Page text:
You have been sent to this page because your doctor has recommended that you have an operation called a parotidectomy.

What is the parotid and what causes parotid lumps?

The parotid is a gland that makes saliva. There are 2 parotid glands, one on each side, just in front of your ears. Lumps occur in the parotid due to abnormal growth of some parts of the salivary glands. This is a parotid gland tumour. Most of these tumours are benign, which means that they are not cancerous and do not spread to other parts of the body. Rarely, malignant (cancerous) tumours can also affect the parotid. Your specialist may collect a needle sample from the lump in order to try to find out what sort of tumour you have.

What is a parotidectomy?

A parotidectomy is an operation to surgically remove part or all of the parotid gland. The operation is performed under general anaesthetic (while you are asleep). An incision (cut) will be made which runs from in front of your ear and down into your neck. This incision usually heals very well. At the end of the operation, the surgeon will place a drain (plastic tube) through the skin in order to stop any blood from collecting under the skin. You will need to stay in the hospital for 36 to 48 hours until the drain can be removed.

Why remove the lump?

  • Although most lumps are benign, we recommend that they are removed as they can continue to grow and may become cancerous (malignant) after many years.
  • It is best to remove lumps as early as possible. Larger lumps are more difficult to remove.
  • Removing the lump allows us to examine it under a microscope and confirm exactly what it is.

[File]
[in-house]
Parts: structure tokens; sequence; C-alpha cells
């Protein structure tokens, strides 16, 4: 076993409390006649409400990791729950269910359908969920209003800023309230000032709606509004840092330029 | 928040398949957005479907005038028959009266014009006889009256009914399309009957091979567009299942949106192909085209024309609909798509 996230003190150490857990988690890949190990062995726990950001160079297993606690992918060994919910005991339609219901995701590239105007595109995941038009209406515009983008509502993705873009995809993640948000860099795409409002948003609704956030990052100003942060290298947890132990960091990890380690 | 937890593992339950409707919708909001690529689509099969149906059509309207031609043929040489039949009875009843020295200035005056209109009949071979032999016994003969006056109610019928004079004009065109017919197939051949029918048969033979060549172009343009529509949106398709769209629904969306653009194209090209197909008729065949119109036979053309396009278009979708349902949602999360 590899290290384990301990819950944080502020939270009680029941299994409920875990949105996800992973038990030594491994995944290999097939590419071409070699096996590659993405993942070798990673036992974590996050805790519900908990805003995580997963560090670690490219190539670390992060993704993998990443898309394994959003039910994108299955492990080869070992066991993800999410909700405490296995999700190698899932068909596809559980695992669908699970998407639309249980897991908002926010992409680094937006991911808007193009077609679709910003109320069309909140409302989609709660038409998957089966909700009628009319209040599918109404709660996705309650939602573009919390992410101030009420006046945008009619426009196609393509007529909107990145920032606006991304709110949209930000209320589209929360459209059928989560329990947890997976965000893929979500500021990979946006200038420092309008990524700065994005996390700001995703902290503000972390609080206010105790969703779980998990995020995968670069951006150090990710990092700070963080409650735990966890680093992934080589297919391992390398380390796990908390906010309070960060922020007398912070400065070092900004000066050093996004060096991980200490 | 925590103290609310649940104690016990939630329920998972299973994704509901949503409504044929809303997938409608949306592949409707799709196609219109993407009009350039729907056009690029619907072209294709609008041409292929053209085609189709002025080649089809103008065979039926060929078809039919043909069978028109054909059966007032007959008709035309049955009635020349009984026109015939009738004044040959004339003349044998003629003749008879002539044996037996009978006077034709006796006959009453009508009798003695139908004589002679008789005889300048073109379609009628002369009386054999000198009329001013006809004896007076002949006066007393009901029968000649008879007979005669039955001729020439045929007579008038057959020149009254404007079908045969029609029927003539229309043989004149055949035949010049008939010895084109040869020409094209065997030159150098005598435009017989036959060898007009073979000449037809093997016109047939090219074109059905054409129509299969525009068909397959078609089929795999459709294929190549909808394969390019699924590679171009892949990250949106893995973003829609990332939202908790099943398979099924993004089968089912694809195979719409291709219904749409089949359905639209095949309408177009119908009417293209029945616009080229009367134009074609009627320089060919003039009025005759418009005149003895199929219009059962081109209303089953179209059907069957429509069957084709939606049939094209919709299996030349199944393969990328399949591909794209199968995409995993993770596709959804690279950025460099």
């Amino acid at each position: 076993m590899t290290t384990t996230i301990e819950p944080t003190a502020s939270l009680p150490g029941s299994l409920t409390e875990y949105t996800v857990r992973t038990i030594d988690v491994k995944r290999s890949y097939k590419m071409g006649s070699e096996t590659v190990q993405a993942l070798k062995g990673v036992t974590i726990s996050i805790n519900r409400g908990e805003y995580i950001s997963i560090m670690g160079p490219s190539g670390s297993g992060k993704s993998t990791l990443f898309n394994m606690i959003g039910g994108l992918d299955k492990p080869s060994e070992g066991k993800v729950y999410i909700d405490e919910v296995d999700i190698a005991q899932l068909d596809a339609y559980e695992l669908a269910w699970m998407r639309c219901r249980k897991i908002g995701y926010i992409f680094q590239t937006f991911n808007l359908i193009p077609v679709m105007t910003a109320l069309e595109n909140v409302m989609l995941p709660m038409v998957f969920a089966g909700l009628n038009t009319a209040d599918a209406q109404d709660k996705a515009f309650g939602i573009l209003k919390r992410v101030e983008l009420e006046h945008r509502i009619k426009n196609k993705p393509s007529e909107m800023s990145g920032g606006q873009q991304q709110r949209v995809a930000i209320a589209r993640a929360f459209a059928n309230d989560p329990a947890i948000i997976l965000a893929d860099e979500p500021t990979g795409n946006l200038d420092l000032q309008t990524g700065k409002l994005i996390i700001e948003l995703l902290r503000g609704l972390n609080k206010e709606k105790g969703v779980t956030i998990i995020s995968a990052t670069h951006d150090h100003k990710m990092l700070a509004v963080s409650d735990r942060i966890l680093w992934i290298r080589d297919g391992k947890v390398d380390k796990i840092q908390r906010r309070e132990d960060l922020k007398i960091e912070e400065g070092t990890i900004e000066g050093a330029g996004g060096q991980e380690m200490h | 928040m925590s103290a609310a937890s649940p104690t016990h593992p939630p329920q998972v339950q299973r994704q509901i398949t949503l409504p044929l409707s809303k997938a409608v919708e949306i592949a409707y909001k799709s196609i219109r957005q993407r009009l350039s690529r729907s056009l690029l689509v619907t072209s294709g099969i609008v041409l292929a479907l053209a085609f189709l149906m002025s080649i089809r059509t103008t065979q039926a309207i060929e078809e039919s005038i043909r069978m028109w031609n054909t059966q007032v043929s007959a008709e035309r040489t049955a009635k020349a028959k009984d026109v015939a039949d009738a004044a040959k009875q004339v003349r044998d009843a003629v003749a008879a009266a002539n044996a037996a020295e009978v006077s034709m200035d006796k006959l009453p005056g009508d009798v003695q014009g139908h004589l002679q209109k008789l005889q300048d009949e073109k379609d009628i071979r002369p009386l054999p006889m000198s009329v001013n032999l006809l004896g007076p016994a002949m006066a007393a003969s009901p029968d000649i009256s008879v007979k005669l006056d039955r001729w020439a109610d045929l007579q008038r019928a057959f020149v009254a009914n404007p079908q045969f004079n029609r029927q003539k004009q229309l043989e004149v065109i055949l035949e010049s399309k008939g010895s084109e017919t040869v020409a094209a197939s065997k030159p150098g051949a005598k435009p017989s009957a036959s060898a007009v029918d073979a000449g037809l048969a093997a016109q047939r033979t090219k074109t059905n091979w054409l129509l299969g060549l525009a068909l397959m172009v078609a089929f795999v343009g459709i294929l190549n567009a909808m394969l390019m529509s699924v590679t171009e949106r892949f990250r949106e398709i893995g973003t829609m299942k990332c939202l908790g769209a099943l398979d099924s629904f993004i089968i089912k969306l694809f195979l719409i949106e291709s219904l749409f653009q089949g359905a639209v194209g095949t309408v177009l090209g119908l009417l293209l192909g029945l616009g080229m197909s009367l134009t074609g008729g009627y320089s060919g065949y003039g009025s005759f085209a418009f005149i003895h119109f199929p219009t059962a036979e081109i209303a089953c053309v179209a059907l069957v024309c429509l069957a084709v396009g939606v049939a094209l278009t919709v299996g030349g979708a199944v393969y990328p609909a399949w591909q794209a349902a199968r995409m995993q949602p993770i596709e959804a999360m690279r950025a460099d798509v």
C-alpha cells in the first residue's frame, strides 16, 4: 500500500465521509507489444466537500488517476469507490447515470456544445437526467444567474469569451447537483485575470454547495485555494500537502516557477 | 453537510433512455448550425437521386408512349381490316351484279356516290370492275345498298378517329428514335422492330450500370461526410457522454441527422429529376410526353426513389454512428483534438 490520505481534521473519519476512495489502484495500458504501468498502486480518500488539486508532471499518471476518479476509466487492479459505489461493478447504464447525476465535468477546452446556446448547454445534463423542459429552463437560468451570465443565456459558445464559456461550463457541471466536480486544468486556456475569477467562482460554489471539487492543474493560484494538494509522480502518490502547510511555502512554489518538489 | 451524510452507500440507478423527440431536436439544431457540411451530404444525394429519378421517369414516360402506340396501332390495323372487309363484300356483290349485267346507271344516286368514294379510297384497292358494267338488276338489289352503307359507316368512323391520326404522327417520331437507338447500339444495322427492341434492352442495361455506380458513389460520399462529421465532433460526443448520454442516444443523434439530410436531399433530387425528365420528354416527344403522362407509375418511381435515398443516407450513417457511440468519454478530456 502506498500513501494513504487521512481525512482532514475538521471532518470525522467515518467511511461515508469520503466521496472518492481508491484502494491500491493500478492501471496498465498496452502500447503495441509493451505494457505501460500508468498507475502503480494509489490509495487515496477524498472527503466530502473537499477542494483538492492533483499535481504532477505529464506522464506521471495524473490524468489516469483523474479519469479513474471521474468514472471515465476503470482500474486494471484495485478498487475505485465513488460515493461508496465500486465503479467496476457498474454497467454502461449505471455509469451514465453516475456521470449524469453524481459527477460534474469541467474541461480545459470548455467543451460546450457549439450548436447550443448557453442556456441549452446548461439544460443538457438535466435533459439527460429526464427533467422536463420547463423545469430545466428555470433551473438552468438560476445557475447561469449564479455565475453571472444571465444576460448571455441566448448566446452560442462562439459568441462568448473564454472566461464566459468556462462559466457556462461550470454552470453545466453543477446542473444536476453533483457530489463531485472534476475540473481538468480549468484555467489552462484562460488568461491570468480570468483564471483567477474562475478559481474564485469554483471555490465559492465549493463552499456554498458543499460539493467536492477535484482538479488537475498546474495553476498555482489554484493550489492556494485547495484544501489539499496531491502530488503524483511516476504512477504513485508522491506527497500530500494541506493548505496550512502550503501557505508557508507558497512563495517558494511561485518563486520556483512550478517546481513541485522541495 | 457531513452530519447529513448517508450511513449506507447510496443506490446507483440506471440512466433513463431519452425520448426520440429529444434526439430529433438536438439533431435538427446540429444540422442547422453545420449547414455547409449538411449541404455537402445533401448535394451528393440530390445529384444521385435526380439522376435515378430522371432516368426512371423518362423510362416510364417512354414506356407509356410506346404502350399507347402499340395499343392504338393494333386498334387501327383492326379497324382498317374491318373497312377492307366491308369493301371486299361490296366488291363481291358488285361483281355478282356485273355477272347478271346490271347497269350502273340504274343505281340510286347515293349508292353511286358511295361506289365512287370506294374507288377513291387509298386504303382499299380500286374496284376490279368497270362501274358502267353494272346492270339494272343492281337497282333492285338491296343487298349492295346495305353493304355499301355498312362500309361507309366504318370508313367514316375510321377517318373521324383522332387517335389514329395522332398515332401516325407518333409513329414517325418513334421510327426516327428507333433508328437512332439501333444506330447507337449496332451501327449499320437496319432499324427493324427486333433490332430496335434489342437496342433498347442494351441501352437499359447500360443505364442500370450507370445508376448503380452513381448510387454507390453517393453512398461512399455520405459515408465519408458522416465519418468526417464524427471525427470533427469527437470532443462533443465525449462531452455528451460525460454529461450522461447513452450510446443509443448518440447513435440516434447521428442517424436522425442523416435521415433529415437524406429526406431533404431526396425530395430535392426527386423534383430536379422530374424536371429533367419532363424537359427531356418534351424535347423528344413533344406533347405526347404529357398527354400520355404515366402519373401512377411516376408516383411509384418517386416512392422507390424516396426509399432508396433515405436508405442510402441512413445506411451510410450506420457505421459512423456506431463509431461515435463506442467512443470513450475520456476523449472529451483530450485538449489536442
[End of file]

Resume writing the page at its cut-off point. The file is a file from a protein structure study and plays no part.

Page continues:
Possible complications

Facial weakness

The facial nerve passes through the parotid gland. This controls the muscles of the face and if damaged during surgery, can lead to a weakness of the face (facial palsy). In most cases the nerve works normally after surgery. Where the tumour has been very close to the nerve, a temporary weakness of the face can happen. This weakness may last for several weeks. Permanent weakness of the face following surgery for benign tumours is rare. Please discuss any concerns you may have with your specialist.

Numbness of the face and ear

The skin on the side of the face will be numb for some weeks after the operation. It is possible that this will be permanent.

Blood clot

Blood can clot beneath the skin (known as a haematoma). If this happens it may be necessary for you to return to the operating theatre to have the clot removed and to replace the drain.

Salivary collection

In some cases, the surface of the parotid gland leaks saliva. This can collect under the skin and will need to be removed with a needle. This may need to be repeated several times. Very occasionally, saliva may leak through the skin. This usually settles down within a week. If the leak continues you will be monitored by the surgeon until it has stopped. It is impossible to say exactly how long it may take for a leak to stop.

Frey's syndrome

Some patients find that after parotid surgery their cheeks can become red, flushed and sweaty while they are eating. This is because the nerve supply to the gland can regrow to supply the sweat glands of the nearby skin, instead of the parotid. This can be treated by the use of a roll-on antiperspirant. A special type of injection can be prescribed by your surgeon if your symptoms are severe.


Most patients will be able to return to work after 2 weeks.


If you have any further questions, please do not hesitate to contact your Clinical Nurse Specialist or surgeon. The surgeon can be contacted by calling their secretary via the hospital switchboard:

Gloucestershire Hospitals Switchboard

Tel: 0300 422 2222

When prompted ask for the operator and then your surgeon’s secretary.

Clinical Nurse Specialist

Tel: 0300 422 6785

Monday to Friday, 8:00am to 4:00pm

Printable version of this page

Parotid tumour and parotid surgery GHPI0430_08_22 Department: Ear, Nose and Throat Review due: August 2025 PDF, 154.1 KB, 3 pages
Reference number GHPI0430_08_22
Department Ear, Nose and Throat
Review due August 2025